Whole-Genome Identification and Characterization of Bacterial Insertion Sequences using Bioinformatic Tools
Insertion sequences are small mobile regions of DNA (transposable elements) found primarily in prokaryotes. The identification of insertion sequences in bacteria is a growing field of study because of their applications in evolution, genetics, and medicine. One of the first steps in characterizing the insertion sequences found in an organism is to perform a genome-wide survey to identify all insertion sequences using in silico methods. This includes a thorough scan of the genome to locate all copies of different families of insertion sequences and the identification of the key characteristics of each element. The results provide an extensive catalog of the insertion sequences which can be used to further other analyses or manipulation of the genome.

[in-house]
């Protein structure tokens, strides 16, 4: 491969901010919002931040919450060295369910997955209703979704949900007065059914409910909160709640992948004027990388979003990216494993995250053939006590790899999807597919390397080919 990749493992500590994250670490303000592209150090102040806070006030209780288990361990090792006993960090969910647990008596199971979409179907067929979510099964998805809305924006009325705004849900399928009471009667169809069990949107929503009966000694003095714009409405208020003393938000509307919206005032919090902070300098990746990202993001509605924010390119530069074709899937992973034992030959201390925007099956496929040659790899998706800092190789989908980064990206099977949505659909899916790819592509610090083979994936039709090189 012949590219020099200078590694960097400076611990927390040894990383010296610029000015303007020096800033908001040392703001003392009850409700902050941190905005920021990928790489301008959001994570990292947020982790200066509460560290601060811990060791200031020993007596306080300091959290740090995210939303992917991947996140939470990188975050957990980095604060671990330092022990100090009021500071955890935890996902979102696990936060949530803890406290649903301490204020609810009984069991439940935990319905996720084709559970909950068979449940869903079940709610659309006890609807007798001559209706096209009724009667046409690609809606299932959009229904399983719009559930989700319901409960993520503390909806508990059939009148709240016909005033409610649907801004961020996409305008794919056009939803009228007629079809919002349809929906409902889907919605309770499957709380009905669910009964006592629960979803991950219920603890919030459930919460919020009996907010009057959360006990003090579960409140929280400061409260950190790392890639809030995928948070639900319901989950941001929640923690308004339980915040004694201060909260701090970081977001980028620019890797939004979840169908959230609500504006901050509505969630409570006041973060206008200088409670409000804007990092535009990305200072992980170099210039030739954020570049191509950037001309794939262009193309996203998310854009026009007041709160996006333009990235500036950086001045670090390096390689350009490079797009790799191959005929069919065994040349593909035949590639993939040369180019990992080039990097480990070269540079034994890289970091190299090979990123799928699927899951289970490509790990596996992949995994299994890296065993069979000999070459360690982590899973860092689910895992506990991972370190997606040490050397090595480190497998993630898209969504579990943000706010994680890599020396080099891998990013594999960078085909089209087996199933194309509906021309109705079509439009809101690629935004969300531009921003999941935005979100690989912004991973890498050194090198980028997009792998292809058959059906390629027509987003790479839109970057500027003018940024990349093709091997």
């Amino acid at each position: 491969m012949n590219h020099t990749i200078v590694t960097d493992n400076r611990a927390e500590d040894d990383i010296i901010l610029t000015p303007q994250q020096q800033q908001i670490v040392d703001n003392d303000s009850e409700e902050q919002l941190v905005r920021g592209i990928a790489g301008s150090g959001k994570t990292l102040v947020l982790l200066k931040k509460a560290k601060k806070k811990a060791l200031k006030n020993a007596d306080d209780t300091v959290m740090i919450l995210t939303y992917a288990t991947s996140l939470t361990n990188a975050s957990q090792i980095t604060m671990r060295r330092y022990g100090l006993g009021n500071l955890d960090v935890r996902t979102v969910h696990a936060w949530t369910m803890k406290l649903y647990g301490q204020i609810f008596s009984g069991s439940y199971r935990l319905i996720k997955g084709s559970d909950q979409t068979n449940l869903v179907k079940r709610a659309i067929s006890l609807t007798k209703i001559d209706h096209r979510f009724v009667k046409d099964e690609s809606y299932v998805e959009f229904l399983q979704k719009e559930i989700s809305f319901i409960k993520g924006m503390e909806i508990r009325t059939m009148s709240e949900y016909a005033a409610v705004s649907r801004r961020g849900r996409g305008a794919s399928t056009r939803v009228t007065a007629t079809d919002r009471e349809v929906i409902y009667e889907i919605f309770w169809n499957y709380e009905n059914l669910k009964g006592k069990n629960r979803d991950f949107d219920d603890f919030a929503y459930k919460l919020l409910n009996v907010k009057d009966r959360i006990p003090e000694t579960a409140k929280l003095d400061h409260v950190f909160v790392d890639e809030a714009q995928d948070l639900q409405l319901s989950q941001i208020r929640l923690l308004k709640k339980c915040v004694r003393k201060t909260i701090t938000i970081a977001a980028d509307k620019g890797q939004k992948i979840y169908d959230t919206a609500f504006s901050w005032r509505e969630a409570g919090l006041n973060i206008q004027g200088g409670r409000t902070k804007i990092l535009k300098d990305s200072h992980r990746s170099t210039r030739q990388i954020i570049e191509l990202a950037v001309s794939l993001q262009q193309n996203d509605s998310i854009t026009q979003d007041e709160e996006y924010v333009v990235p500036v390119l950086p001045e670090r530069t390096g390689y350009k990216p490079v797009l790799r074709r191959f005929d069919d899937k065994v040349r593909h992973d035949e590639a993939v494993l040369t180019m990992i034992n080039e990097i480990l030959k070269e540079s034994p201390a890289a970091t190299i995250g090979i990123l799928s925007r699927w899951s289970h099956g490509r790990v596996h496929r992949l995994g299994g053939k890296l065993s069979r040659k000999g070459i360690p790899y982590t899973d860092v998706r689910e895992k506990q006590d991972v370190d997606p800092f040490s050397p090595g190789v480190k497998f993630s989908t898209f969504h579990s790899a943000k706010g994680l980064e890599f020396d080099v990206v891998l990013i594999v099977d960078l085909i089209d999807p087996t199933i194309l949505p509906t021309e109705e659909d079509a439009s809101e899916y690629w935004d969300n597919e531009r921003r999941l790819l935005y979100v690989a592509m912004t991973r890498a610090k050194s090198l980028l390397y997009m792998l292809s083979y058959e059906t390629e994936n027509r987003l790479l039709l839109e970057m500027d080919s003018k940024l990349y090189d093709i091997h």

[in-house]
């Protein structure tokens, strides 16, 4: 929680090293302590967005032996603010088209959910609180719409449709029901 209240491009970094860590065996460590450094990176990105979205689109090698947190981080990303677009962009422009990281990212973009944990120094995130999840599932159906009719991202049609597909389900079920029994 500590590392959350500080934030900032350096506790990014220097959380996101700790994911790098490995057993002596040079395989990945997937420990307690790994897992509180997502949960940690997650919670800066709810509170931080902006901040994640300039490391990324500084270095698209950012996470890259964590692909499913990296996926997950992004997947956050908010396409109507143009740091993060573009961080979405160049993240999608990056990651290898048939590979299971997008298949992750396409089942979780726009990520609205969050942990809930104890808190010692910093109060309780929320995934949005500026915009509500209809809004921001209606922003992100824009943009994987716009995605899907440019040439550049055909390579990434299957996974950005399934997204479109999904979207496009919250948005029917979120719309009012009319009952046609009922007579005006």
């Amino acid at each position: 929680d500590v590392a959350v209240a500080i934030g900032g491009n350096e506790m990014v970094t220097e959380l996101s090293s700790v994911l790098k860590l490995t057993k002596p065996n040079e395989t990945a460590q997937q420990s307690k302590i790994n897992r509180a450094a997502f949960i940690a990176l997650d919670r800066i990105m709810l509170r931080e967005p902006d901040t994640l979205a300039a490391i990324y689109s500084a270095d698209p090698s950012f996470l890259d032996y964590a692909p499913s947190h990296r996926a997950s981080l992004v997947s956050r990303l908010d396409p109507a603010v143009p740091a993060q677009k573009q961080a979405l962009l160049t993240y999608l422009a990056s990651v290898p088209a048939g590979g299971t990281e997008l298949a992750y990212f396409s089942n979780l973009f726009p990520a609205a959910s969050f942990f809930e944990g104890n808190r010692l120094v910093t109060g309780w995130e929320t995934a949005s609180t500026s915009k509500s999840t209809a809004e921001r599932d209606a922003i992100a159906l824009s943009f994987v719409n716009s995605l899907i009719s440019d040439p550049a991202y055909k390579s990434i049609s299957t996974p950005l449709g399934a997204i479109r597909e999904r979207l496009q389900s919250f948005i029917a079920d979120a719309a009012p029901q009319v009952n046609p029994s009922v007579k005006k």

K. A. Bassett et al., "Whole-Genome Identification and Characterization of Bacterial Insertion Sequences using Bioinformatic Tools," Methods in Molecular Biology, vol. 2016, pp. 171-180, Humana Press Inc., Jun 2019.
The definitive version is available at https://doi.org/10.1007/978-1-4939-9570-7_16
Keywords and Phrases
Extremophilic bacteria; Genome survey; Insertion sequences; Transposable elements
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01 Jun 2019